It shouldn’t be directed at the federal officials or other
meta-organizers who failed
to organize or prepare in time — although they were terribly
negligent, each relying on other parts of a broken system, and have
been wasting funds and abusing their responsibilities for years. 
They deserve scorn and shiny, new jobs in a sector that can tolerate
incompetence.  And their large, organized systems [FEMA, more recently parts of Homeland Security]
can be blamed for the hundreds of billions of dollars of damage and
other invaluable losses of private, personal historicity, which were
“5-year preventable”, even “1-year preventable”.  But these
systems did not lead to the immediate deaths and serious illnesses in
the city, nor to the massive damage and losses which were preventable days after the storm hit.  

No, the proper targets for this most pressing rage are local officials;
police and government officials and other forces in NO and surrounding
cities; regional and state planners with access to the closest sources
of help (and with supporters and constituents comprising the owners of
local trucking, shipping, and security outfits) who failed to do what
was necessary to save their immediate neighbors. Even, saints preserve us, the office of Mayor Nagin was extensively complicit in this catastrophe. 

Hopefully you’ve already read the remarkable essay by Larry Bradshaw and Lorrie Slonsky,
EMS workers from San Francisco who were in town for a conference, on
their adventures trying to escape the city on foot.  Below is a
streamlined excerpt, to illustrate my point.

[Day 2 : 500 people left in the hotels in the French Quarter] 
We were a mix of foreign tourists, conference attendees like ourselves,
and locals… We were repeatedly told that all sorts of resources
including the National Guard and scores of buses were pouring in to the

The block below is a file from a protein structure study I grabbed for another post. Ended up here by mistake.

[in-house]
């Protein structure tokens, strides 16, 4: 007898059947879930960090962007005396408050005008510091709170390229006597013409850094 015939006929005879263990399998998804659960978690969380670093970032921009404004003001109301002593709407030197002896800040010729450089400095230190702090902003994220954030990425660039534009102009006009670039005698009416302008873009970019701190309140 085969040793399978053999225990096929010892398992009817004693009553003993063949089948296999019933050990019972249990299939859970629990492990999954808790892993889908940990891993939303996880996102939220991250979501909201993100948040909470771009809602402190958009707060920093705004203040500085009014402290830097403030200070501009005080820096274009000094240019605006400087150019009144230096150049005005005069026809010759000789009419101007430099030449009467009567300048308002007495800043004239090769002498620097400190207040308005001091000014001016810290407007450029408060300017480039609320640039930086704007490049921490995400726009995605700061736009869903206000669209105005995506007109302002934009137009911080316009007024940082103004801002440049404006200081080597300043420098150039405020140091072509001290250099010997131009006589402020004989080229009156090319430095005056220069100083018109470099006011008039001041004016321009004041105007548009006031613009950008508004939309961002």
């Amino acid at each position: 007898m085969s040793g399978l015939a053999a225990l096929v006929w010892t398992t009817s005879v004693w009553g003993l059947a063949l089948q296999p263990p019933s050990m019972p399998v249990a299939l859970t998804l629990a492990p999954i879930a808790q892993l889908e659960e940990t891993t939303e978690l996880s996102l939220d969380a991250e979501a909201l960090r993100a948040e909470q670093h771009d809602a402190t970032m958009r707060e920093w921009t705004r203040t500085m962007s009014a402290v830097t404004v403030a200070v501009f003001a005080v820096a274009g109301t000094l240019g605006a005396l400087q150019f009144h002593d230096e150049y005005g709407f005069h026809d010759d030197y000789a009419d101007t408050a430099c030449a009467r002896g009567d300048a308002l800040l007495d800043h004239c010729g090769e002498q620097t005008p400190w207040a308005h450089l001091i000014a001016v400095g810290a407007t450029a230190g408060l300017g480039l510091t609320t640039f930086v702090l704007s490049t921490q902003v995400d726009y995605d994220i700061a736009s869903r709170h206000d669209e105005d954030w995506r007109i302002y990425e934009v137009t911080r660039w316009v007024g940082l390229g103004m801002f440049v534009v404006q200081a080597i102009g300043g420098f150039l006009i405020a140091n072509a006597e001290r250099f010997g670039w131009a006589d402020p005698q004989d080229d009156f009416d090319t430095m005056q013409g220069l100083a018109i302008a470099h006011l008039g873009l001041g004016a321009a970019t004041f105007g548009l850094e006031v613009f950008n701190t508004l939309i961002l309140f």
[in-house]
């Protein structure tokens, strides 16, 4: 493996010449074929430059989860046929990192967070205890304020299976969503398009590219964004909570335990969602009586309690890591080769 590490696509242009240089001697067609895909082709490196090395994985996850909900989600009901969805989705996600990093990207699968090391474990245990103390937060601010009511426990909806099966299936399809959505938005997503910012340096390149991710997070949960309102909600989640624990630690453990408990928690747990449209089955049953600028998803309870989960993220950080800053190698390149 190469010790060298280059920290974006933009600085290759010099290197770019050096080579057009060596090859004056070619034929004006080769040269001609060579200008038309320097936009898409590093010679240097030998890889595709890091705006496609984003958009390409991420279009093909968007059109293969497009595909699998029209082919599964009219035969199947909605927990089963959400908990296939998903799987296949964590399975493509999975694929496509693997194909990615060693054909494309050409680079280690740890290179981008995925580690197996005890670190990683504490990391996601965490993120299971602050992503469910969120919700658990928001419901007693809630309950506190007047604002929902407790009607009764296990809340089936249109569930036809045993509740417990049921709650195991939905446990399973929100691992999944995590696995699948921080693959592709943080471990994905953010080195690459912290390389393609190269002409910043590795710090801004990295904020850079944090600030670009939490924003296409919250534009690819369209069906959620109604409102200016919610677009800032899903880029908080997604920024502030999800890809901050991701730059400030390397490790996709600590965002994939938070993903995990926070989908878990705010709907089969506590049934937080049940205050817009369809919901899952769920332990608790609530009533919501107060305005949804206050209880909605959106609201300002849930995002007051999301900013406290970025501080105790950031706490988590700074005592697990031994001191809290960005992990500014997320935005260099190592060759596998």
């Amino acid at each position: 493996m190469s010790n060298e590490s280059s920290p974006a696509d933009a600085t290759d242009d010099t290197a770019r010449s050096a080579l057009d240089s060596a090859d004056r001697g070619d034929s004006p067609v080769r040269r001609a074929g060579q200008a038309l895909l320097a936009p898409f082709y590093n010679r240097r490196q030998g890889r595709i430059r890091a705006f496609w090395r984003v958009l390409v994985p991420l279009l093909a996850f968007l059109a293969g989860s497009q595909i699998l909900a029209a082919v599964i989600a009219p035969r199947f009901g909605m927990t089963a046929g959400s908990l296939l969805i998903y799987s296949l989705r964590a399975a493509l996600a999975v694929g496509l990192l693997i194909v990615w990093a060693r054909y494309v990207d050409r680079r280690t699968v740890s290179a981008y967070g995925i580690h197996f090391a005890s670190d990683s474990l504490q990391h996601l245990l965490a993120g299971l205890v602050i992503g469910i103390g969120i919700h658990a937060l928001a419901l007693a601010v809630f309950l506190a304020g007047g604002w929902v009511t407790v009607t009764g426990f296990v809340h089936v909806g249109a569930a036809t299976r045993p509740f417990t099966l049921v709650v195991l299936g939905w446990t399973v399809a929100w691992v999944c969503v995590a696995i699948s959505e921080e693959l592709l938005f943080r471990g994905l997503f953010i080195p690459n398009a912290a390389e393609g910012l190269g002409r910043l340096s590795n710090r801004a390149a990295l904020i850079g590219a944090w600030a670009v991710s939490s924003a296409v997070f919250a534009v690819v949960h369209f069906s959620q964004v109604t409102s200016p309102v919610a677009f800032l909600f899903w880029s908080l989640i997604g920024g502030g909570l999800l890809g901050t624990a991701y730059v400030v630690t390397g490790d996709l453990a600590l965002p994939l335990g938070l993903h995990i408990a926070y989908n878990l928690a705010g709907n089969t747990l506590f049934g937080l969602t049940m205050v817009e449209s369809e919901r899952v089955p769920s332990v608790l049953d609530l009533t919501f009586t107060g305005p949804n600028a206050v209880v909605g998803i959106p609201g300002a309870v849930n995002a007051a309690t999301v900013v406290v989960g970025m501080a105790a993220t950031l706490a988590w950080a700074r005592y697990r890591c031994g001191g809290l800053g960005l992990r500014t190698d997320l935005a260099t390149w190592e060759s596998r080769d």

City.

We pooled our money and came up with $25,000 to have ten buses come and
take us out of the City.  Those who did not have [were] subsidized
by those who did… The buses never arrived. We later learned [they had been] commandeered by the
military.

By day 4, our hotels had run
out of fuel and water… [the hotel] told us to report to the convention
center to wait for more buses.   

The [National] Guards told us we would not be allowed into the
Superdome… and that the police were not allowing anyone else in[to
the Convention Center]…  we asked, “If we can’t go to the only 2 shelters in the City, what was our alternative?” The guards told us that that was our problem, and no they did not have extra water to give to us.

[Now down to a group of 200]
We walked to the police command center at Harrah’s on Canal Street…
the police commander [told us to] cross the [Crescent City Connection bridge]
where the police had buses lined up to take us out of the City. 
The commander turned to the crowd and stated emphatically, “
I swear to you that the buses are there.

[Group of unknown size, grows while approaching the bridge]
We organized ourselves…  As we approached the bridge, armed Gretna sheriffs
formed a line across the foot of the bridge. Before we were close
enough to speak, they began firing their weapons over our heads… The
sheriffs informed us there were no buses waiting. 

We questioned why we couldn’t cross the bridge anyway [as] there was little traffic on the 6-lane highw ay.  They responded that the West Bank was not going to become New Orleans and there would be no Superdomes in their City

All day long, we saw other families [attempt to cross the bridge]…
only to be turned away.  Thousands… [A]s dusk set in, a Gretna
Sheriff showed up, jumped out of his patrol vehicle… A helicopter
arrived and used the wind from its
blades to blow away our flimsy structures. As we retreated, the sheriff
loaded up his truck with our food and water.      read the entire essay



Larry Bradshaw